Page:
Cloud // Cloud Storage
News
8/27/2010
07:08 PM
Connect Directly
LinkedIn
Twitter
Google+
RSS
E-Mail
50%
50%

Google Fights E-mail Overload With Priority Inbox

Gmail has gained an automated, trainable filter that attempts to segregate important e-mail messages.

Google on Tuesday plans to introduce a Priority Inbox for Gmail that it says could save an average of 46 minutes of e-mail processing time per week per user.




Top 15 Google Apps For Business
(click for larger image and for full photo gallery)

For employers, that could translate into a productivity savings of over 40 hours per year. In monetary terms, that would be worth over $1,100 annually per Gmail user for private sector companies and almost $1,600 annually per Gmail user for government agencies, based on average employee compensation costs reported by the Bureau of Labor Statistics in June.

Priority Inbox is Google's attempt to deal with information overload. It's a visually distinct area of one's Gmail inbox that displays messages deemed to be more important than the rest. The assumption is that Gmail users can work more efficiently by dealing with important e-mail and deferring or ignoring less important e-mail.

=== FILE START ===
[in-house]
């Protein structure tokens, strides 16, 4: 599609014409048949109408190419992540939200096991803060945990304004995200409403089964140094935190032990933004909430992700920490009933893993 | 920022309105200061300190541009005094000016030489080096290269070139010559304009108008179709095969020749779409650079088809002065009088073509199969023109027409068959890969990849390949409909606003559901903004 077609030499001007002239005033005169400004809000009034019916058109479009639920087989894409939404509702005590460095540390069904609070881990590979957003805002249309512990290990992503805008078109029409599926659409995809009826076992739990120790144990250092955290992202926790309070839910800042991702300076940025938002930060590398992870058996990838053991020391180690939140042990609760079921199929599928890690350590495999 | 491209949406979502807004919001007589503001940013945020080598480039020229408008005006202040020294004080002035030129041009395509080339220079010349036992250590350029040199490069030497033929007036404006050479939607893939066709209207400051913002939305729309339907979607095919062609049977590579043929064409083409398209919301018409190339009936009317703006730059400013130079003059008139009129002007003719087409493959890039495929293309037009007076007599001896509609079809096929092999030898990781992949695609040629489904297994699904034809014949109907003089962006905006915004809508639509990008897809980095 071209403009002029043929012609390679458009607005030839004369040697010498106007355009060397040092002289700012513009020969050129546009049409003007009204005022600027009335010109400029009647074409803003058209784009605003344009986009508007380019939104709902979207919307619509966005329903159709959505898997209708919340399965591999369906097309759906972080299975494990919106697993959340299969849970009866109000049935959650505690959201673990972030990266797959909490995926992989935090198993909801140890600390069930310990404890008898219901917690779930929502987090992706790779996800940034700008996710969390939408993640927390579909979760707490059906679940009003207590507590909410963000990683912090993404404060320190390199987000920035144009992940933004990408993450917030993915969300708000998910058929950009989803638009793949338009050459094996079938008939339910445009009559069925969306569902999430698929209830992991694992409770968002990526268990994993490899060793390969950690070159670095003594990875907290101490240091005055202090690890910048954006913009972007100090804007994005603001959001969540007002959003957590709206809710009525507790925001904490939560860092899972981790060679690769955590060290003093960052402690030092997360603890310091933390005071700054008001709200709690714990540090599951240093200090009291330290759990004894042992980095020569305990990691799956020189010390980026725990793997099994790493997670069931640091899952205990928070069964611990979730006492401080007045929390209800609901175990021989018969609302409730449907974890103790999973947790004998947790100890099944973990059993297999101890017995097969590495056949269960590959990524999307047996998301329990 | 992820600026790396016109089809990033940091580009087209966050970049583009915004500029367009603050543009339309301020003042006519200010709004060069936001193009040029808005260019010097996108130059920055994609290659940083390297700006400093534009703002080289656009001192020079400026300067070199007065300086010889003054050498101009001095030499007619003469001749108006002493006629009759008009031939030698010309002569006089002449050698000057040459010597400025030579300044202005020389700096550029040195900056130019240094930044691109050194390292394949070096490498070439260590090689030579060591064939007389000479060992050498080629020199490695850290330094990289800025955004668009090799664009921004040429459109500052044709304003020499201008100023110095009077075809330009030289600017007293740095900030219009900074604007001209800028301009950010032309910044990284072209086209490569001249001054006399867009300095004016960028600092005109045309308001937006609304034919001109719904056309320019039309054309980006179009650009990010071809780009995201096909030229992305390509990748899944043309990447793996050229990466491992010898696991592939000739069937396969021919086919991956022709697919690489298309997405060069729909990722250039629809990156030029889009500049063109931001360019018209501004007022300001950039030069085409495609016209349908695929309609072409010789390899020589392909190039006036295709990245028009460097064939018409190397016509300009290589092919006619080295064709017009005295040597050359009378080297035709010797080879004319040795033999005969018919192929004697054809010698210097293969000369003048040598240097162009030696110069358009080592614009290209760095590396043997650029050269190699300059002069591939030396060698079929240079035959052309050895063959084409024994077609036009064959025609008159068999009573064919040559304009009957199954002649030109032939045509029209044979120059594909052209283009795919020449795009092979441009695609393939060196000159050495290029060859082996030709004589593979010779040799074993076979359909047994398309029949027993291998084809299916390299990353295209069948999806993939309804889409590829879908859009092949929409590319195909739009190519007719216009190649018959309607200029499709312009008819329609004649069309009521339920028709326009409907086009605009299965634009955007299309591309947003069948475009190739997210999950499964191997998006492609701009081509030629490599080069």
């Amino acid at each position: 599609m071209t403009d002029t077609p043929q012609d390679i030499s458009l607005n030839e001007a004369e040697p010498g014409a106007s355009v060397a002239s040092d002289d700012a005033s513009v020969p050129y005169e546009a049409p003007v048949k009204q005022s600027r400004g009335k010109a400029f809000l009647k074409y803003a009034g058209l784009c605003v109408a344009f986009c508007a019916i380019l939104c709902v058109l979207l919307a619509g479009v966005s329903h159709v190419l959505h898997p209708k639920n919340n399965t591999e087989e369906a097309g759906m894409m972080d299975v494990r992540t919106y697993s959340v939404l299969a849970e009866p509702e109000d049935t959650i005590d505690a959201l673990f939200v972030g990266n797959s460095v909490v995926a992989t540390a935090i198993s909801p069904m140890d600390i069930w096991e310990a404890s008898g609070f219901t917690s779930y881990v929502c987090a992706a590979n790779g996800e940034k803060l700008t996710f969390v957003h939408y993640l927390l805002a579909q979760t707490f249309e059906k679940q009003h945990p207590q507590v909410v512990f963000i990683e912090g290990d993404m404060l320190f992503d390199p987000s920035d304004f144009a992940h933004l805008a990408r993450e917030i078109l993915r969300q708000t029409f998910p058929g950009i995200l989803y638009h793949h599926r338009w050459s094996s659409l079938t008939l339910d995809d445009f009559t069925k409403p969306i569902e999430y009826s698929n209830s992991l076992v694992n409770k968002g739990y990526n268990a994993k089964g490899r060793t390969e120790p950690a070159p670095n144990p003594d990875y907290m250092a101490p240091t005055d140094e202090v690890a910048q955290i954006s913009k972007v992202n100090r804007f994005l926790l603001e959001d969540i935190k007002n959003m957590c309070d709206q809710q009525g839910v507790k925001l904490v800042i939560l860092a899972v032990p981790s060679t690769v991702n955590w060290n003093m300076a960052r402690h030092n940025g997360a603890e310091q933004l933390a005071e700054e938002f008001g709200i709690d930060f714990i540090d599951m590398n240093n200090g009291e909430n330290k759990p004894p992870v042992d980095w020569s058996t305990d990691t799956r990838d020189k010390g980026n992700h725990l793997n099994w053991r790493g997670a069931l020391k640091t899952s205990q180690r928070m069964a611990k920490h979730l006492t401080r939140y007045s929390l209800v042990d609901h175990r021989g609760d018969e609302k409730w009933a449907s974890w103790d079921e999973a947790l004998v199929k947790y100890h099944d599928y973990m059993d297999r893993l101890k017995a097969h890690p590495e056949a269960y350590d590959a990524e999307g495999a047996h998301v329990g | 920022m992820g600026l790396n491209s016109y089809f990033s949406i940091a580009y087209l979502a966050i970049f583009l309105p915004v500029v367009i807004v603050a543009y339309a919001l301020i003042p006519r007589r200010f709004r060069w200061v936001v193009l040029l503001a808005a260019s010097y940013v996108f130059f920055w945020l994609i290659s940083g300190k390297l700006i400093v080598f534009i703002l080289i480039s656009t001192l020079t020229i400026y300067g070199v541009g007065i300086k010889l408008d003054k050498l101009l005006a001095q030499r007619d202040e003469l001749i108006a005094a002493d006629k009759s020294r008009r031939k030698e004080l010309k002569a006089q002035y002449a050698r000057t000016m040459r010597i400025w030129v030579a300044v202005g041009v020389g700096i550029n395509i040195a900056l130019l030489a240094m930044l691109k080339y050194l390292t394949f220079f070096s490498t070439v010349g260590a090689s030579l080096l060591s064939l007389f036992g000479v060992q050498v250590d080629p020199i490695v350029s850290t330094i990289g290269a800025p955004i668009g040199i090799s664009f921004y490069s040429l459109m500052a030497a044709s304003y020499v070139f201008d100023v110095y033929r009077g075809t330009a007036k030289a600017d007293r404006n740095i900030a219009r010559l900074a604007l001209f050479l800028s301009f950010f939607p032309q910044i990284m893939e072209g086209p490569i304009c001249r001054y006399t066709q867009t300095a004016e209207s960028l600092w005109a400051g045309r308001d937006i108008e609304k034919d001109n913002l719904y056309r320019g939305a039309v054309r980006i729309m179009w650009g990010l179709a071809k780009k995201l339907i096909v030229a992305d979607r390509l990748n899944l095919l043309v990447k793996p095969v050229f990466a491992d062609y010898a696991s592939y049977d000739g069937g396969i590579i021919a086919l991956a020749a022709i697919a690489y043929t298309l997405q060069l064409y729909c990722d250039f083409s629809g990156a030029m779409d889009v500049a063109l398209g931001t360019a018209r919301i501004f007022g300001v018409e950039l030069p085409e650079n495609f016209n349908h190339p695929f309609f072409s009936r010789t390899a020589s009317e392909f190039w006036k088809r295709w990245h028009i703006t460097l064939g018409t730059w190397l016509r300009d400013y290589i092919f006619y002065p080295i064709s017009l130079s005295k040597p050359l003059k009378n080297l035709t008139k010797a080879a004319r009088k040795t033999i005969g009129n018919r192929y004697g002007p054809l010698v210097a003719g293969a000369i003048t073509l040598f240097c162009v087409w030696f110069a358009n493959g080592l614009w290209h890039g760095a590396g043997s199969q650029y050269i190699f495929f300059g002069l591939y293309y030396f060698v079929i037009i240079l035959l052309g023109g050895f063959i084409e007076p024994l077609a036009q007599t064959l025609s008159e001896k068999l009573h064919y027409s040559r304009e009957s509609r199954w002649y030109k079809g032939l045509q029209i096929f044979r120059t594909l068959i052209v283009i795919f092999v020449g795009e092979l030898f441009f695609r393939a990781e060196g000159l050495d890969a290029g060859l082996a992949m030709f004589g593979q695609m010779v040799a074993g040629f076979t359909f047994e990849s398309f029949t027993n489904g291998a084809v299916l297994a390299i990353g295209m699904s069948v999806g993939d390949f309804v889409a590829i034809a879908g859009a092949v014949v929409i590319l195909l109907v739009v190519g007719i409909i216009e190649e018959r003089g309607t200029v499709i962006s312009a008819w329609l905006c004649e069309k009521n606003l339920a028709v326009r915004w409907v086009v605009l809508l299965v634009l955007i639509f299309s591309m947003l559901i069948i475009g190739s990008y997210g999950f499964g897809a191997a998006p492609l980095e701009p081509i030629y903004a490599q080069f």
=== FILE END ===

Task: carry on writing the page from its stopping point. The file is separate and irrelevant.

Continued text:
Priority Inbox relies on a filtering system to sort significant messages from less significant ones. It differs from Gmail's existing user-configurable, keyword-based filters in that it filters automatically, can be corrected when it fails, and tries to learn on its own.

Google suggests that Priority Inbox is like the Gmail spam folder, except for the good stuff. Training is simple: A "+" icon puts e-mail into the Priority Inbox; a "-" icon takes e-mail out. The system also considers frequently e-mailed people to be important.

Previous
1 of 2
Next
Comment  | 
Print  | 
More Insights
Google in the Enterprise Survey
Google in the Enterprise Survey
There's no doubt Google has made headway into businesses: Just 28 percent discourage or ban use of its productivity ­products, and 69 percent cite Google Apps' good or excellent ­mobility. But progress could still stall: 59 percent of nonusers ­distrust the security of Google's cloud. Its data privacy is an open question, and 37 percent worry about integration.
Register for InformationWeek Newsletters
White Papers
Current Issue
InformationWeek Tech Digest September 24, 2014
Start improving branch office support by tapping public and private cloud resources to boost performance, increase worker productivity, and cut costs.
Video
Slideshows
Twitter Feed
InformationWeek Radio
Sponsored Live Streaming Video
Everything You've Been Told About Mobility Is Wrong
Attend this video symposium with Sean Wisdom, Global Director of Mobility Solutions, and learn about how you can harness powerful new products to mobilize your business potential.